• Tom V. | March 7, 2012 at 1:54 pm |

          I used to work with a number of interior designers, and I originally heard the term “colorway” when (sort of as mentioned above) wallpaper and carpet salesmen were showing off their samples to the interior designers.

          Wallpaper and carpet works roughly like this, a certain type of carpet, lets call it Type A comes in say 6 colors and 3 different patterns, for a total of 18 different combinations. That sample book is called the colorway for that Type A of carpet. “Lets take a look at the colorway for Type A carpet” would encompass the entire set of colors and patterns.

          Using the term colorway to describe different color combinations of a single design of sneaker to me is marginal at best. Like Paul said I think they’re using that term to sound techy and gadgety and fancy. It’s overkill and it’s just using a fancy term to make itself (and eventually the repeaters of the term) sound cool and more knowledgeable and technical about something as simple as a color combination on a sneaker.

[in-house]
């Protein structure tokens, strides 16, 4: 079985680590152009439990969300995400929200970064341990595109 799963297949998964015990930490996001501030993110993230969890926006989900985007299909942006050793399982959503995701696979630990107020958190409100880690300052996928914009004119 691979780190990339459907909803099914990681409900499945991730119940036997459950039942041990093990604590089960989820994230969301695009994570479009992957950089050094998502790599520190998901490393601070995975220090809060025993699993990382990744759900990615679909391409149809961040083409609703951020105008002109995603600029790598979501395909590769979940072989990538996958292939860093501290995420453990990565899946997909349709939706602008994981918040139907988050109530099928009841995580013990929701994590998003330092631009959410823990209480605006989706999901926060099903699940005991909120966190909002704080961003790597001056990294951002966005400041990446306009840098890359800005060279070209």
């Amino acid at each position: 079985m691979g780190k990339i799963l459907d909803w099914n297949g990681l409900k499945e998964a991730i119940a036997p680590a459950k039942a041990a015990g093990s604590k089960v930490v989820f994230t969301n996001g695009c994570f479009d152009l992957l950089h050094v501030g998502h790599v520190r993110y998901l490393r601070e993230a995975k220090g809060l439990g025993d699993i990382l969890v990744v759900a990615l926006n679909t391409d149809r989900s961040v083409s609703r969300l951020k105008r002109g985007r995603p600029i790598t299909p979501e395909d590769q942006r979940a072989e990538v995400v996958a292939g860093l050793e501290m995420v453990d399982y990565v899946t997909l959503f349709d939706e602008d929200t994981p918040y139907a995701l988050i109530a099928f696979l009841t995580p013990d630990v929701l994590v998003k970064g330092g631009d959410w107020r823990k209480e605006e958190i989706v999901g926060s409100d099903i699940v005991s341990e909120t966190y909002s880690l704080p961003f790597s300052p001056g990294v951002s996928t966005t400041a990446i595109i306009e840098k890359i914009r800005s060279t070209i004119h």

“Hey shoe salesman I want a pair of those new sneakers”

          “What colorway would you like?”

          “Huh?”

          “What color combination would you like in those sneakers?”

          Now if we could get people to stop using the term “price point” that would help too.

        • Andy | March 7, 2012 at 2:06 pm |

          I always order a ‘grande’ thinking it means large…

          Ah yes. IT DOES MEAN FUCKING LARGE IN NEARLY EVERY ONE OF THE ROMANCE LANGUAGES!

          Screw Starbucks.

        • Chance Michaels | March 7, 2012 at 2:58 pm |

          There was a coffee shop in my old neighborhood that garnished their standard small/medium/large display with the sign “If you use Starbucks terms, we will charge you Starbucks prices.”

        • Mike V. | March 7, 2012 at 3:05 pm |

          I never heard of the word/term colorway before today (fresh point of view). Call it ignorance, being out of the loop, ADD, whatever you want. After reading every comment above, here are my thoughts on what I took away from it. I know you didn’t ask for my opinion, but it’s just so fun to click that ‘reply’ button.

          1. ‘Colorway’ is an actual term, used within a entire industry, not just within a certain companies vocabulary. It’s more a designer’s term than a marketing term.

          2. It means the same thing as ‘color scheme’ or ‘color combo’